Clinton noted in his memorandum that the existing import ban on RU486 seems to have been based on "factors other than an assessment of the possible health and safety risks of the drug." He ordered the FDA to take another look at the issue based on those factors alone, and to lift the ban if it concludes that the drug poses no danger to women.
FDA Commissioner David A. Kessler said the agency will "begin immediately to do the assessments the President requested" but he did not say how long such an evaluation would take.
Existing law prohibits the use of military funds to perform abortions, unless the life of the woman is in danger. Under 1987 and 1988 memoranda, the Pentagon has interpreted that as a ban on almost all abortions at military hospitals, even if the patient pays. The issue is particularly important overseas, where a woman may not have other access to a safe or legal procedure.
In reversing that policy, Clinton said it had "adversely affected the lives of scores of men and women who serve our nation around the world, or members of their families."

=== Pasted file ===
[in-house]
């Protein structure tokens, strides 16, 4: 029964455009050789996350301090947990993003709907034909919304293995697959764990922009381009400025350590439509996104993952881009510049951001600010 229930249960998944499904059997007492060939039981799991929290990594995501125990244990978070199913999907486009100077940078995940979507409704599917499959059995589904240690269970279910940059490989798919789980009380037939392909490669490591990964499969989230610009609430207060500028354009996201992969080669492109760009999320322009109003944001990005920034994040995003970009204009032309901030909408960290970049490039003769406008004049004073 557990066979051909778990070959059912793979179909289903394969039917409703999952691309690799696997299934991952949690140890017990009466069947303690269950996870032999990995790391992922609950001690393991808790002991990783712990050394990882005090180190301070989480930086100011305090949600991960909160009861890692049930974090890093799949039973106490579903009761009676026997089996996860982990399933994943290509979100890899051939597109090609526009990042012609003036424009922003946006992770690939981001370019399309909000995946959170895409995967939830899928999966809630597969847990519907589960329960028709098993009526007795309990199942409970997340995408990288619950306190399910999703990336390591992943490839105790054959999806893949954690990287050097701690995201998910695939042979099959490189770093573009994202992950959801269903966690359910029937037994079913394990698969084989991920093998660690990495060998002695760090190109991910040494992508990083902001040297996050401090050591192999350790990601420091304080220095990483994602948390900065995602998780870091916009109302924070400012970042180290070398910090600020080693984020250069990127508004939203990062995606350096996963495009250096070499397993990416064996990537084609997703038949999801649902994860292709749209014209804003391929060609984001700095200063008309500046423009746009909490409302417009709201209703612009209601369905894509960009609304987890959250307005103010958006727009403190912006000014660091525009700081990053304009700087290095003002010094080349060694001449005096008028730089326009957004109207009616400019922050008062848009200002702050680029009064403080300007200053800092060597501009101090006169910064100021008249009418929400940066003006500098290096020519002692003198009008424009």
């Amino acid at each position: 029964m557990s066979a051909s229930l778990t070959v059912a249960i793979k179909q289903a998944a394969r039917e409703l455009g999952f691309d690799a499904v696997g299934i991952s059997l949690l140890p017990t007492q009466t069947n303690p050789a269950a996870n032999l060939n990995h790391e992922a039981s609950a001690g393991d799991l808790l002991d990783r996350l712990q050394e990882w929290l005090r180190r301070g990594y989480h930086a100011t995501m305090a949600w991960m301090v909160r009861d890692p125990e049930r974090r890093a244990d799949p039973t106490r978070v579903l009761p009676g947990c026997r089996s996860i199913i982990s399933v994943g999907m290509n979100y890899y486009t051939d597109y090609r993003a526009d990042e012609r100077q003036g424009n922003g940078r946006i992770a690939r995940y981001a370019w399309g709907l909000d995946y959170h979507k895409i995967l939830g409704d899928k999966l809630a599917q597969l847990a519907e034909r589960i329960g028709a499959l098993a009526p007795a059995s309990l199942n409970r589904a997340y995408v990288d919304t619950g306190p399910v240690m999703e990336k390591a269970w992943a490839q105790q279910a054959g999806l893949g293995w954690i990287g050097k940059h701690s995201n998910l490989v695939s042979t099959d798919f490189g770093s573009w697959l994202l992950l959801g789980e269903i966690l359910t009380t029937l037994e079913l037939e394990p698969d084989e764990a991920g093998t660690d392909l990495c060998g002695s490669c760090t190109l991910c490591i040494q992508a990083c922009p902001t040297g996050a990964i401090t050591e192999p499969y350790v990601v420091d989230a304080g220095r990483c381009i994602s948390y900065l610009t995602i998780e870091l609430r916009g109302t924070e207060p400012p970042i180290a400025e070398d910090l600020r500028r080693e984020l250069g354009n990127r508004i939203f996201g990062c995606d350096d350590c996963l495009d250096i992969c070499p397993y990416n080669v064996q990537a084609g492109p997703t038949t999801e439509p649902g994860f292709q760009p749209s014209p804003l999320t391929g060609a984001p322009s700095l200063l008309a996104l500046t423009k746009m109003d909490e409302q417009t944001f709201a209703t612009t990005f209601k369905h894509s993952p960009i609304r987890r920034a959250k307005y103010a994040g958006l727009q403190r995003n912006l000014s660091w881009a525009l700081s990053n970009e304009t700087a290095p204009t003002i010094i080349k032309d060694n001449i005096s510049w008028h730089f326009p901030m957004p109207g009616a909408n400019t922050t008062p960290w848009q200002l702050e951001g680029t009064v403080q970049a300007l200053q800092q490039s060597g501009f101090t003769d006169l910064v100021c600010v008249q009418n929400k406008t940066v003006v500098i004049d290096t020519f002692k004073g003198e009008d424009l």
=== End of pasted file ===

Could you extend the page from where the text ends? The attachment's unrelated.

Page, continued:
The policy that prevented the United States from giving financial aid to organizations in foreign countries that perform or promote abortion dates to 1984. It expanded a law prohibiting private international aid organizations from directly using U.S. assistance for birth-control programs, currently $430 million a year, to pay for abortions or to "motivate or encourage" women to get them.
The Reagan Administration's interpretation prohibited funding to international organizations involved in abortions, even if they use money from other sources for those activities. Opponents said it effectively censored a number of groups, including United Nations population programs.
The earlier policy "seriously undermined much-needed efforts to promote safe and effective family planning programs abroad," Clinton said. "Many believe that this is one of the most important environmental steps we can take."
Times staff writer Robert L. Jackson contributed to this story.